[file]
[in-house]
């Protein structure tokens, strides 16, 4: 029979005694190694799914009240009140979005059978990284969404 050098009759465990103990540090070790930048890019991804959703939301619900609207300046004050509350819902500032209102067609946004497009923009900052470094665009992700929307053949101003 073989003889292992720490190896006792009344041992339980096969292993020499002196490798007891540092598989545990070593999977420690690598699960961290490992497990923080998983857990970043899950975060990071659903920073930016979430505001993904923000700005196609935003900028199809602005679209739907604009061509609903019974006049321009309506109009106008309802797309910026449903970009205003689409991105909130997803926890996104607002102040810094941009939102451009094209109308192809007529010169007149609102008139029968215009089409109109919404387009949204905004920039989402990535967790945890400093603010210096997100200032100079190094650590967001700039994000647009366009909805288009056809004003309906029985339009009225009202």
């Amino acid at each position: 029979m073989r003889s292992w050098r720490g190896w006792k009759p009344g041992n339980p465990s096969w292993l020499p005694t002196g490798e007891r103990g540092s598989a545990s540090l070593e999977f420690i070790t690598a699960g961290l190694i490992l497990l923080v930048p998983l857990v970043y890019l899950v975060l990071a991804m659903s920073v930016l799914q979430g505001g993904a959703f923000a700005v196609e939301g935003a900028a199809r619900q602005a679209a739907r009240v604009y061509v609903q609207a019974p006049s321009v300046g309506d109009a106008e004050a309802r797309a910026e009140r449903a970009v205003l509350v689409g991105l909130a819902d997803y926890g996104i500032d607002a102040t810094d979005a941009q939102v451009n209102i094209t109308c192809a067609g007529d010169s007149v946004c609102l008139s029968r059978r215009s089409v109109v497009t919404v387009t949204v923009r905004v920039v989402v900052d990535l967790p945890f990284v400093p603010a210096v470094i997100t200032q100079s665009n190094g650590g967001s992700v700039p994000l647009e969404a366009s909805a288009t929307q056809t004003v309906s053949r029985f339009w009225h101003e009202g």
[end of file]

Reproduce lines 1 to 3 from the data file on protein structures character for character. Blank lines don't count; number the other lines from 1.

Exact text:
[in-house]
């Protein structure tokens, strides 16, 4: 029979005694190694799914009240009140979005059978990284969404 050098009759465990103990540090070790930048890019991804959703939301619900609207300046004050509350819902500032209102067609946004497009923009900052470094665009992700929307053949101003 073989003889292992720490190896006792009344041992339980096969292993020499002196490798007891540092598989545990070593999977420690690598699960961290490992497990923080998983857990970043899950975060990071659903920073930016979430505001993904923000700005196609935003900028199809602005679209739907604009061509609903019974006049321009309506109009106008309802797309910026449903970009205003689409991105909130997803926890996104607002102040810094941009939102451009094209109308192809007529010169007149609102008139029968215009089409109109919404387009949204905004920039989402990535967790945890400093603010210096997100200032100079190094650590967001700039994000647009366009909805288009056809004003309906029985339009009225009202």
């Amino acid at each position: 029979m073989r003889s292992w050098r720490g190896w006792k009759p009344g041992n339980p465990s096969w292993l020499p005694t002196g490798e007891r103990g540092s598989a545990s540090l070593e999977f420690i070790t690598a699960g961290l190694i490992l497990l923080v930048p998983l857990v970043y890019l899950v975060l990071a991804m659903s920073v930016l799914q979430g505001g993904a959703f923000a700005v196609e939301g935003a900028a199809r619900q602005a679209a739907r009240v604009y061509v609903q609207a019974p006049s321009v300046g309506d109009a106008e004050a309802r797309a910026e009140r449903a970009v205003l509350v689409g991105l909130a819902d997803y926890g996104i500032d607002a102040t810094d979005a941009q939102v451009n209102i094209t109308c192809a067609g007529d010169s007149v946004c609102l008139s029968r059978r215009s089409v109109v497009t919404v387009t949204v923009r905004v920039v989402v900052d990535l967790p945890f990284v400093p603010a210096v470094i997100t200032q100079s665009n190094g650590g967001s992700v700039p994000l647009e969404a366009s909805a288009t929307q056809t004003v309906s053949r029985f339009w009225h101003e009202g």